Wednesday, September 7, 2011

Biological vs. Metallurgical Microscope Objectives

Compound microscopes are divided into two major categories depending on the type of sample and the light path used to examine it. Typical biological microscopes are designed to look through the sample, with the light shining up through the specimen - this is referred to as diascopic illumination. The samples are very thin and transparent or translucent.
Opaque specimens are examined with light from above the sample that is reflected back - this is referred to as episcopic illumination. These samples are viewed with metallurgical microscopes in metallurgy, engineering, manufacturing and other industrial applications.

The objectives for these two categories are distinct and are marked on the barrel of the objective. The objective shown below is for reflected light. The BD indicates that this microscope objectives is intended for brightfield / darkfield illumination, a standard technique in reflected light microscopy. (BD reflected light objectives also usually have a larger thread mount and barrel to accommodate the additional light path. These lenses will not fit the standard nosepiece). EPI indicates that this microscope objective is used for epi-illumination. Immediately after the infinity symbol there is "/0" - this means the objective is intended to be used without a cover slip. This is also the main difference in the design of reflected light microscope objectives.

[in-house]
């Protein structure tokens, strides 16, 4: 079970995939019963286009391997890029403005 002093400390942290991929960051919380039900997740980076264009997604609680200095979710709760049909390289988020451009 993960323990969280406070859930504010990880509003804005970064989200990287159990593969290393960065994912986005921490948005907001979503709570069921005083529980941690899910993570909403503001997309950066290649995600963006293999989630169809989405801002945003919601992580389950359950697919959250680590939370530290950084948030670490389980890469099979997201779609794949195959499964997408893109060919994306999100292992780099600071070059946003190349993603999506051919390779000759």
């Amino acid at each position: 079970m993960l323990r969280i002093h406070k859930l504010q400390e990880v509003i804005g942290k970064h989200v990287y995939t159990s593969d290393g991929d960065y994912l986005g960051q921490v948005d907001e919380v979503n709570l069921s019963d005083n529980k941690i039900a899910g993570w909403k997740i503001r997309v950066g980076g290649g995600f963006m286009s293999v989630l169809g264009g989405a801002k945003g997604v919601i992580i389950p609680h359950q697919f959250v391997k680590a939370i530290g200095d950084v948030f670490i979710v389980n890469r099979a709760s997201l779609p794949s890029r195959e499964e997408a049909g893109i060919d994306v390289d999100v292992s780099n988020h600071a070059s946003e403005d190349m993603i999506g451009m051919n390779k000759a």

Biological objectives, unless noted NCG (no cover glass) or water immersion, will be designed to include a cover slip between the specimen. After the infinity symbol the marking usually will say "/0.17" - this is the standard thickness of a cover slip. If using a fixed tube length system, the markings will show "160/0.17" or "170/0.17". If the sample has no cover slip it will not be noticeable at low power of 4x and 10x. However, at 40x and above this 0.17 is crucial and the resulting image is very poor without the cover slip in place.

A fixed tube length microscope objective.

There may be a few applications when these objectives cross the line. So keep this in mind if working with a non-traditional sample.